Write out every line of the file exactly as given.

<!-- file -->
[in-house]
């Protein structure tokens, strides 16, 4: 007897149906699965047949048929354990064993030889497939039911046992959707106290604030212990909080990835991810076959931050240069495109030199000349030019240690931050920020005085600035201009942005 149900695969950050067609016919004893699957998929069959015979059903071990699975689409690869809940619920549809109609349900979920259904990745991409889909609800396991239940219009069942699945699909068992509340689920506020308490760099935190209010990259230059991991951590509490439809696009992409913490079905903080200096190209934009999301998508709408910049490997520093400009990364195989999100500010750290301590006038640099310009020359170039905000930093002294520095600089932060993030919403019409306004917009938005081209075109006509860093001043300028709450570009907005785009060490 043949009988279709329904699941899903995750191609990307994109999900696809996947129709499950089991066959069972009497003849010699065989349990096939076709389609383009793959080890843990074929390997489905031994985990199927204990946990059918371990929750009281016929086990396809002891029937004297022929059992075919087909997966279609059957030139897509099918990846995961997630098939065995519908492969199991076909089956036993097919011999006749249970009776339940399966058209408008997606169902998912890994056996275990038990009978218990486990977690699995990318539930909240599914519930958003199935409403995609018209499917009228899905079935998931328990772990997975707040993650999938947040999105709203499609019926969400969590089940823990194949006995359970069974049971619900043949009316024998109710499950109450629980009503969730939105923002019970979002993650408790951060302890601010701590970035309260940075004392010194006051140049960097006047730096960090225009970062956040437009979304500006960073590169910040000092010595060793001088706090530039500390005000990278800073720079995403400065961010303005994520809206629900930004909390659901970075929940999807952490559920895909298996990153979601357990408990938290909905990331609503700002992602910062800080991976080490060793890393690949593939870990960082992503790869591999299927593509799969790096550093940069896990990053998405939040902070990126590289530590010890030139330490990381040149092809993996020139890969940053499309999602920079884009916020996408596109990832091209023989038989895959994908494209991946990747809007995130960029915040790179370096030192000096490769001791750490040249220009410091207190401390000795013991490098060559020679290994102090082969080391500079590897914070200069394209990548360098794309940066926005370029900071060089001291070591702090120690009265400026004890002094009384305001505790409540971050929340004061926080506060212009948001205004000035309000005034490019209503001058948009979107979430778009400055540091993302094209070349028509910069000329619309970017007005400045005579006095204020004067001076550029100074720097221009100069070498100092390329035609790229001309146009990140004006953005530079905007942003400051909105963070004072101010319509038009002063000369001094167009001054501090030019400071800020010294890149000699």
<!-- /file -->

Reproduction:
[in-house]
């Protein structure tokens, strides 16, 4: 007897149906699965047949048929354990064993030889497939039911046992959707106290604030212990909080990835991810076959931050240069495109030199000349030019240690931050920020005085600035201009942005 149900695969950050067609016919004893699957998929069959015979059903071990699975689409690869809940619920549809109609349900979920259904990745991409889909609800396991239940219009069942699945699909068992509340689920506020308490760099935190209010990259230059991991951590509490439809696009992409913490079905903080200096190209934009999301998508709408910049490997520093400009990364195989999100500010750290301590006038640099310009020359170039905000930093002294520095600089932060993030919403019409306004917009938005081209075109006509860093001043300028709450570009907005785009060490 043949009988279709329904699941899903995750191609990307994109999900696809996947129709499950089991066959069972009497003849010699065989349990096939076709389609383009793959080890843990074929390997489905031994985990199927204990946990059918371990929750009281016929086990396809002891029937004297022929059992075919087909997966279609059957030139897509099918990846995961997630098939065995519908492969199991076909089956036993097919011999006749249970009776339940399966058209408008997606169902998912890994056996275990038990009978218990486990977690699995990318539930909240599914519930958003199935409403995609018209499917009228899905079935998931328990772990997975707040993650999938947040999105709203499609019926969400969590089940823990194949006995359970069974049971619900043949009316024998109710499950109450629980009503969730939105923002019970979002993650408790951060302890601010701590970035309260940075004392010194006051140049960097006047730096960090225009970062956040437009979304500006960073590169910040000092010595060793001088706090530039500390005000990278800073720079995403400065961010303005994520809206629900930004909390659901970075929940999807952490559920895909298996990153979601357990408990938290909905990331609503700002992602910062800080991976080490060793890393690949593939870990960082992503790869591999299927593509799969790096550093940069896990990053998405939040902070990126590289530590010890030139330490990381040149092809993996020139890969940053499309999602920079884009916020996408596109990832091209023989038989895959994908494209991946990747809007995130960029915040790179370096030192000096490769001791750490040249220009410091207190401390000795013991490098060559020679290994102090082969080391500079590897914070200069394209990548360098794309940066926005370029900071060089001291070591702090120690009265400026004890002094009384305001505790409540971050929340004061926080506060212009948001205004000035309000005034490019209503001058948009979107979430778009400055540091993302094209070349028509910069000329619309970017007005400045005579006095204020004067001076550029100074720097221009100069070498100092390329035609790229001309146009990140004006953005530079905007942003400051909105963070004072101010319509038009002063000369001094167009001054501090030019400071800020010294890149000699």